In 2013 enhanced Eta Aquarid rates were seen due to the Earth encountering a number of meteor trails from 8-11 centuries ago. Some UK based observers who had never before seen an Eta Aquarid saw several in 2013. Currently there are no predictions of enhancements for 2014 (although it should be remembered that the 2013 enhancement prediction was only issued a few days before the peak).
In 2014, the Eta Aquarid peak occurs with the Moon approaching First Quarter. This should not be a problem as the Moon will be setting on the opposite horizon by the time that the Eta Aquarid radiant rises.
The Eta Aquarid radiant is in northern Aquarius, at RA 22h20m, Dec -01.
May Camelopardalids max May 24d 07h UT ?This meteor shower hasn't been observed before and therefore doesn''t have an official name. The predictions of strong activity in 2014 are purely based on the close approach by the Earth to meteor trails that may have been left behind the the parent comet 209P/LINEAR in the past.
Over the years, there have been many attempts to predict meteor activity following the passage of bright long period comets. Almost all have failed. In general, the requirement seems to be for there to have been a series of perihelion passages before enough material is built up in the comet orbit for meteor activity to be detectable.
Having said that, 209P/LINEAR is a short period comet (period=5.09 years, perihelion 2014 May 6) and this ought to increase the chances of activity.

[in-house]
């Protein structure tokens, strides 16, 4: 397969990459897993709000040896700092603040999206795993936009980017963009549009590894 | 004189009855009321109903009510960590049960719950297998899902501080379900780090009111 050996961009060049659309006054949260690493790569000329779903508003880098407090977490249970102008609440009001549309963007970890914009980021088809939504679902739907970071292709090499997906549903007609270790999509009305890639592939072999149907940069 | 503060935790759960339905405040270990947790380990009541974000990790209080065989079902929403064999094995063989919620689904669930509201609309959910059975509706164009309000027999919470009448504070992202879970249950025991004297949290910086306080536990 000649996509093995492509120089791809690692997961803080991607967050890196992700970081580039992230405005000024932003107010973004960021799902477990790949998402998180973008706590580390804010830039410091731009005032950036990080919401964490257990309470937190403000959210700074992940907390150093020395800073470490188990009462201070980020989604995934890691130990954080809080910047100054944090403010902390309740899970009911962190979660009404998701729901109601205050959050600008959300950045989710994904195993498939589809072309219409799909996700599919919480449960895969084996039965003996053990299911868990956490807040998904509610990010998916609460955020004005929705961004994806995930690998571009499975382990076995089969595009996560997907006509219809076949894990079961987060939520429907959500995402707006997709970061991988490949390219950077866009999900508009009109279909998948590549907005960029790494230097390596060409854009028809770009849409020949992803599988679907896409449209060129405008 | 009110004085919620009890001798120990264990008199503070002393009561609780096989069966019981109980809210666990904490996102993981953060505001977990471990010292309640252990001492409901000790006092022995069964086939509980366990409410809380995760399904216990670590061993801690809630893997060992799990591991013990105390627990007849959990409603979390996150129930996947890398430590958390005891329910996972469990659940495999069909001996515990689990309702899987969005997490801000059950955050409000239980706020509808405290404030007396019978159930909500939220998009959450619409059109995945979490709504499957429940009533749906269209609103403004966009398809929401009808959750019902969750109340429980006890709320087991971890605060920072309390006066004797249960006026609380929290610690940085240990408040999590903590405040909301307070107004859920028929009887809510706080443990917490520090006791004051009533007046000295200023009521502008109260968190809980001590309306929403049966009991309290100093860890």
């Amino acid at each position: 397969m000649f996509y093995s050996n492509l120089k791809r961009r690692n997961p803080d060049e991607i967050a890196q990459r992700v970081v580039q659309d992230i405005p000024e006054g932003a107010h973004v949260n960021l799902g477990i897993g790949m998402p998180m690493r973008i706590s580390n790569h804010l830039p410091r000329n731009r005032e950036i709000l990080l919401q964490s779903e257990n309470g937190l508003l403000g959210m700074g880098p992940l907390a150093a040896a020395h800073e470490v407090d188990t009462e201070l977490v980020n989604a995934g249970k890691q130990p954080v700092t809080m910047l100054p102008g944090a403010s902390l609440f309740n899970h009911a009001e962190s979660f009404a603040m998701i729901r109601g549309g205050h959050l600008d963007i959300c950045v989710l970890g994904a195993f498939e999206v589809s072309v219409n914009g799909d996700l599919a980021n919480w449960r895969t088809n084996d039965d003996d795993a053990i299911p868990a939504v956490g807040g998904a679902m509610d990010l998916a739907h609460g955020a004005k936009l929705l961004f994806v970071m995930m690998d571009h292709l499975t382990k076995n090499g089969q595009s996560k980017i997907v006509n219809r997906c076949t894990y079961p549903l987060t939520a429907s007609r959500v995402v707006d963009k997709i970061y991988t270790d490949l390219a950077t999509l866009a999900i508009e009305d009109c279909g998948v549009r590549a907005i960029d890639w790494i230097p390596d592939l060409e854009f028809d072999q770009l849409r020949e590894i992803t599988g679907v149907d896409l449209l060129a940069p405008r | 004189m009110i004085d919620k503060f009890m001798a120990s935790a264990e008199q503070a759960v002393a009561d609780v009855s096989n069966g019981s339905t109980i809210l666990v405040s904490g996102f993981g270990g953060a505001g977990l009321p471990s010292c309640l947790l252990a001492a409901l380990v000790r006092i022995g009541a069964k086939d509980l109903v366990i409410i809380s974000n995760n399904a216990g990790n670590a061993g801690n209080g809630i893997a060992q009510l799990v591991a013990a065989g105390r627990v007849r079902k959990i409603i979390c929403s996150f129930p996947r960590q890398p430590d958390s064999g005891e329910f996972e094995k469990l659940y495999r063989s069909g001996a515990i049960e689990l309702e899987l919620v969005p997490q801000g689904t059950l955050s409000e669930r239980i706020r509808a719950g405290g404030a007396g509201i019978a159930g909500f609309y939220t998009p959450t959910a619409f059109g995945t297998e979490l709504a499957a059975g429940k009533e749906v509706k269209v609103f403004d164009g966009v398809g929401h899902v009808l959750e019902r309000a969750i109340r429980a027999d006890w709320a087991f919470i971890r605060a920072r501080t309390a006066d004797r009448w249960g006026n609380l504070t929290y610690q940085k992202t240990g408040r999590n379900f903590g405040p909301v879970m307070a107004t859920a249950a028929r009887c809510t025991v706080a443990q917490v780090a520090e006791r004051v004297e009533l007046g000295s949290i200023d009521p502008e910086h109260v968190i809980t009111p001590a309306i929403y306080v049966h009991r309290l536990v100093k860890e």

On the downside, 209P/LINEAR is not an impressive comet. It was originally discovered in 2004 as an asteroidal object and was only later noted to show some comet-like activity. This limited recent activity, together with the lack of earlier observations of the comet (and hence uncertainty about the exact orbits of old meteor stream filaments), suggests limits on how much material may exist in these meteor stream filaments ... and hence suggests limits on possible meteor rates.
Despite this, several analysts have suggested a peak ZHR of 100 or more (and the media have picked up on speculation that there is a small chance of the ZHR briefly exceeding 1000 and thus qualifying as a meteor storm e.g "Super Meteor STORM coming soon!"). There are indications that the shower could be rich in bright meteors.
The predictions indicate a narrow peak (or several closely spaced peaks) at some time between 06h and 08h UT on the morning of May 24th, with most favouring the second hour. This will be during the hours of daylight from the UK. but would be well timed for observers in North America. Based on the narrowness of the peak, the ZHR seen pre-dawn by observers in Europe would probably only be around 10.
The predicted radiant is at around RA 08h15m, Dec +79. This is in Camelopardalis and so will be in the northern sky - an area of sky that doesn't become fully dark at this time of the year for much of the UK. The radiant will be at around 40 deg altitude above the northern horizon as dawn approaches.Nevertheless, it is still worthwhile for UK observers to monitor for possible pre-dawn activity - just in case there are surprises.